It was here that the thaum, hitherto believed to be the smallest possible particle of magic, was succesfully demonstrated to be made up of /resons/ (Lit.: 'Thing-ies') or reality fragments. Currently research indicates that each reson is itself made up of a combination of at least five 'flavours', known as 'up', 'down', 'sideways', 'sex appeal' and 'peppermint'.
There are not more than five musical notes, yet the combinations of these five give rise to more melodies than can ever be heard. There are not more than five primary colours, yet in combinationthey produce more hues than can ever been seen. There are not more than five cardinal tastes, yet combinations ofthem yield more flavours than can ever be tasted.
You know I hate, detest, and can't bear a lie, not because I am straighter than the rest of us, but simply because it appals me. There is a taint of death, a flavour of mortality in lies, - which is exactly what I hate and detest in the world - what I want to forget. It makes me miserable and sick, like biting something rotten would do.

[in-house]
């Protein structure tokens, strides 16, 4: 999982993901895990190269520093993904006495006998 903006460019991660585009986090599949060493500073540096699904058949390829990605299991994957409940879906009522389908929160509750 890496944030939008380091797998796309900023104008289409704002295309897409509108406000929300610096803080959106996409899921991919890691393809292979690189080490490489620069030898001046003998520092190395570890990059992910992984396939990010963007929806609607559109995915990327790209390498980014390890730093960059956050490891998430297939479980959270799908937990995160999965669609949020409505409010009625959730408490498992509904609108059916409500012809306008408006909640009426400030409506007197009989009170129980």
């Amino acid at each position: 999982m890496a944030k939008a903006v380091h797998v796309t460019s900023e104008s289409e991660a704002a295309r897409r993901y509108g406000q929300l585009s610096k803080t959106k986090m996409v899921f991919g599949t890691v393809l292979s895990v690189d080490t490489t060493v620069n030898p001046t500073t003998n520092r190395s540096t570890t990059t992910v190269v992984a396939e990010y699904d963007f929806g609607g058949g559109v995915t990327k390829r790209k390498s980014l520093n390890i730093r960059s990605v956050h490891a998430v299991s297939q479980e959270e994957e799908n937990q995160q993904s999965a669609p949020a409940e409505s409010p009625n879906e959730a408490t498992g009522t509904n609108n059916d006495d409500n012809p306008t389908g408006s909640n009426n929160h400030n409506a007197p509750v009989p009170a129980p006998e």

Lastly, tea--unless one is drinking it in the Russian style--should be drunk WITHOUT SUGAR. I know very well that I am in a minority here. But still, how can you call yourself a true tea-lover if you destroy the flavour of your tea by putting sugar in it? It would be equally reasonable to put in pepper or salt. Tea is meant to be bitter, just as beer is meant to be bitter. If you sweeten it, you are no longer tasting the tea, you are merely tasting the sugar; you could make a very similar drink by dissolving sugar in plain hot water.